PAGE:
Should every title be translated then? Perhaps there are times when it is best to stick with the Japanese title. Some examples: Tsuritama, Mushishi, Haibane Renmei, Shiki, and Toradora. These titles, you may notice, are generally just one word long, appeal to a more niche crowd than mainstream top-selling anime, and are probably difficult to translate in a way that sounds good in English. Fishing Ball sounds kind of dumb, right? Insect Master would probably give people a false impression of what the series entails. Charcoal Feather Federation is probably about as telling as the Japanese title. Corpse Demon I imagine sounded a little silly to test audiences, and so the more mysterious-sounding Japanese name proved more effective as a horror title. And I don’t know if anyone would want to watch an anime titled TigDrag.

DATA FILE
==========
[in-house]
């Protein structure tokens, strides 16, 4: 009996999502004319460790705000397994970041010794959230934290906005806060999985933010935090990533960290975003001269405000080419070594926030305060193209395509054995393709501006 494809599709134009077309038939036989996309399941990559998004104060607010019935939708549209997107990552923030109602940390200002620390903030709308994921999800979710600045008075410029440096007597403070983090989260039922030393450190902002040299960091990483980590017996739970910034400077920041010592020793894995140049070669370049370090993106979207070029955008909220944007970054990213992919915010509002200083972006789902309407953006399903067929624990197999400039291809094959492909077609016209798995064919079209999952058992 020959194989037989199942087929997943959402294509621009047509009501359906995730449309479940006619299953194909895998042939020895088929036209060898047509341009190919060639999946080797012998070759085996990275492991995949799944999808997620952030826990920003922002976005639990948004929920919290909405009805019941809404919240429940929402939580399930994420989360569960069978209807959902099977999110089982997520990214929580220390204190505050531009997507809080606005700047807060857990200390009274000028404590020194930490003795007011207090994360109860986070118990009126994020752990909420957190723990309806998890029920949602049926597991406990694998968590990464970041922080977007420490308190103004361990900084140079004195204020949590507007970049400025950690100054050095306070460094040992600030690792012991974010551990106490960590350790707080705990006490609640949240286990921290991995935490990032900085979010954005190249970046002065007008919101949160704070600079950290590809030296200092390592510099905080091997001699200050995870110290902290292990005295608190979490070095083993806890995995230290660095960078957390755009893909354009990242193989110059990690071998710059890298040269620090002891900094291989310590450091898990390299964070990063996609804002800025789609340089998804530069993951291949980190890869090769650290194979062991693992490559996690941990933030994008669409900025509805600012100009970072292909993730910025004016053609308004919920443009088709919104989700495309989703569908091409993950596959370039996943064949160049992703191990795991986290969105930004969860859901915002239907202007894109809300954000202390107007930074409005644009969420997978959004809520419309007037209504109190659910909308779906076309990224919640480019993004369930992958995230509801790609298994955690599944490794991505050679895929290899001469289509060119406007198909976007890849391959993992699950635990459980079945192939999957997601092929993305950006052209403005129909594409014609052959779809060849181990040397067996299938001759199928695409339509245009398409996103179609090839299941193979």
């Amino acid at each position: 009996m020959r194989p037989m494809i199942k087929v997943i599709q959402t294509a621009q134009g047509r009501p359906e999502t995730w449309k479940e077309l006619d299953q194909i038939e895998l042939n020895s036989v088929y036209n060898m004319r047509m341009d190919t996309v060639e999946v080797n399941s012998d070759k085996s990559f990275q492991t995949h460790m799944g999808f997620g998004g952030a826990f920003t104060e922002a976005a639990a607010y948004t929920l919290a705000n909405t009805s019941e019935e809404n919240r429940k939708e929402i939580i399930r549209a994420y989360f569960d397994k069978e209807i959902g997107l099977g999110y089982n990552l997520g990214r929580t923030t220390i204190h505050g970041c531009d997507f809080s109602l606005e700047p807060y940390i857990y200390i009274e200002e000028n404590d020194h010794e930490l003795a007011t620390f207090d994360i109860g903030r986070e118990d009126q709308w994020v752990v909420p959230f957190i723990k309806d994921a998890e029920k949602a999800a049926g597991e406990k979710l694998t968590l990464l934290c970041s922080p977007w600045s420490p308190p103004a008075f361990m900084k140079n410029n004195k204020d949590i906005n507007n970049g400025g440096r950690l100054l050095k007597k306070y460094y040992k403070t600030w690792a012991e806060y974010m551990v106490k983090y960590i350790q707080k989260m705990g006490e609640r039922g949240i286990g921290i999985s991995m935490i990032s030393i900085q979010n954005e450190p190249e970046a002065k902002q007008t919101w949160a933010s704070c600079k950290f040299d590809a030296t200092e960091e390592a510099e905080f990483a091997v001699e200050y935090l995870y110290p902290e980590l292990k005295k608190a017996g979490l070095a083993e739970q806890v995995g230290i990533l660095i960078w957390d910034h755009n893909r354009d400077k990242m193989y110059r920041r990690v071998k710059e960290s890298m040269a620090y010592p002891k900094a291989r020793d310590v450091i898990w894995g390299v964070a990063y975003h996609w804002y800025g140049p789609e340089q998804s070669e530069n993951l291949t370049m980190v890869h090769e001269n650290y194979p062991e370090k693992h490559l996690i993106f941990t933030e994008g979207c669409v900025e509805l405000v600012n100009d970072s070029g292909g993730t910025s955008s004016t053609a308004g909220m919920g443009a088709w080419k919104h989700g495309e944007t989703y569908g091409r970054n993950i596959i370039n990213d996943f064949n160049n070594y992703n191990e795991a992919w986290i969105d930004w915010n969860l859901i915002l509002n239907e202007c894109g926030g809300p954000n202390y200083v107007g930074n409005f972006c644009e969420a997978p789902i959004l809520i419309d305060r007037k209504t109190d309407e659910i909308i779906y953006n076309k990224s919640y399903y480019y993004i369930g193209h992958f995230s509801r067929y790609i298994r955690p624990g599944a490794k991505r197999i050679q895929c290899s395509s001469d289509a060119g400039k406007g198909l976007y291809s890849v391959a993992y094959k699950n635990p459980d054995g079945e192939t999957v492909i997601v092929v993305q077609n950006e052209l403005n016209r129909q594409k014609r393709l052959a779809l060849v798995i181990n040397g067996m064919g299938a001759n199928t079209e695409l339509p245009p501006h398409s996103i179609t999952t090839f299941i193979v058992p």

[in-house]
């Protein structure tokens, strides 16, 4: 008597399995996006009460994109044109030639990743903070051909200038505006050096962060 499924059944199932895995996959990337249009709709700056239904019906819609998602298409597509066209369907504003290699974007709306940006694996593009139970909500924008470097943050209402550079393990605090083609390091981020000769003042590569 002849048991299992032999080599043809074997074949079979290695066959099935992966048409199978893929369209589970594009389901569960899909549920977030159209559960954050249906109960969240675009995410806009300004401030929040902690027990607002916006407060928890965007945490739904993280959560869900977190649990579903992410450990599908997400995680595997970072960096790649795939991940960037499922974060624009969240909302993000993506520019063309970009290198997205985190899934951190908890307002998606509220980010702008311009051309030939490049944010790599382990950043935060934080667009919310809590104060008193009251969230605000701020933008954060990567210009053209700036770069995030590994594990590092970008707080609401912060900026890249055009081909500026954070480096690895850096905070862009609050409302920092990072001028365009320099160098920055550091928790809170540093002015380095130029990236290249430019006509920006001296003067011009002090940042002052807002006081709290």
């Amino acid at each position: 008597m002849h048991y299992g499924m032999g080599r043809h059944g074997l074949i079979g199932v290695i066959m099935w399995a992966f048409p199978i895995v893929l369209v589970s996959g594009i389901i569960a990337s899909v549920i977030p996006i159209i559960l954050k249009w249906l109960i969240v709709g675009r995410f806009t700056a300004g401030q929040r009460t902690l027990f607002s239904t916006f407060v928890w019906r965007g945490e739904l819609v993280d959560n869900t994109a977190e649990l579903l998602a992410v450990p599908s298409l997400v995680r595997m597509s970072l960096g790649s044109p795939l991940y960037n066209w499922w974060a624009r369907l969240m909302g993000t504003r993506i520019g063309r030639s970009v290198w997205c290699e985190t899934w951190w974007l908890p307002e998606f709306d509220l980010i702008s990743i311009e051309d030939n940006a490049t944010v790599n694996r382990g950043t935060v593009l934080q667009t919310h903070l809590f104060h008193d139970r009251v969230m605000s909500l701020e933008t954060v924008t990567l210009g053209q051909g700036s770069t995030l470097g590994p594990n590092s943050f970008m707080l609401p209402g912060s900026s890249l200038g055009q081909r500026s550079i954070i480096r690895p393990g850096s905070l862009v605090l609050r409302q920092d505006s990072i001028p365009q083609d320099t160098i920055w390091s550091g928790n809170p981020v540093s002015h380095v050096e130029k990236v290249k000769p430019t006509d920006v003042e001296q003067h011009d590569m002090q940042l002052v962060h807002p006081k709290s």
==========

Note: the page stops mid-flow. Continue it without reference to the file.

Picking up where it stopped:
Simple Translations and Partial Translations
As I mentioned before, it’s often best to just go with a basic translation of the title. There’s no reason you can’t change Natsume Yuujinchou into Natsume’s Book of Friends. Similarly, it’s simple to make Mirai Nikki be Future Diary and make Toaru Majutsu no Index be A Certain Magical Index. And though the title’s meaning remains nebulous to me, it doesn’t hurt to call Usagi Drop by its English name Bunny Drop.
Now, what to do when you’re handed over an anime titled Ano Hi Mita Hana no Namae wo Bokutachi wa Mada Shiranai? … Well, fans of the show generally shortened it to AnoHana, but new potential English viewers probably won’t know what that means. I think what NIS America chose to do made sense: Keep AnoHana so that fans will be able to search for the show and find it easily, but also have an English title to go along with it (in this case The Flower We Saw That Day, which is displayed in larger text than the all-lower-cased anohana that comes before it). This title is easy to read and pronounce since it’s in English, and it gives an idea of what kind of atmosphere the story entails (ie it’s kind of poignant-sounding).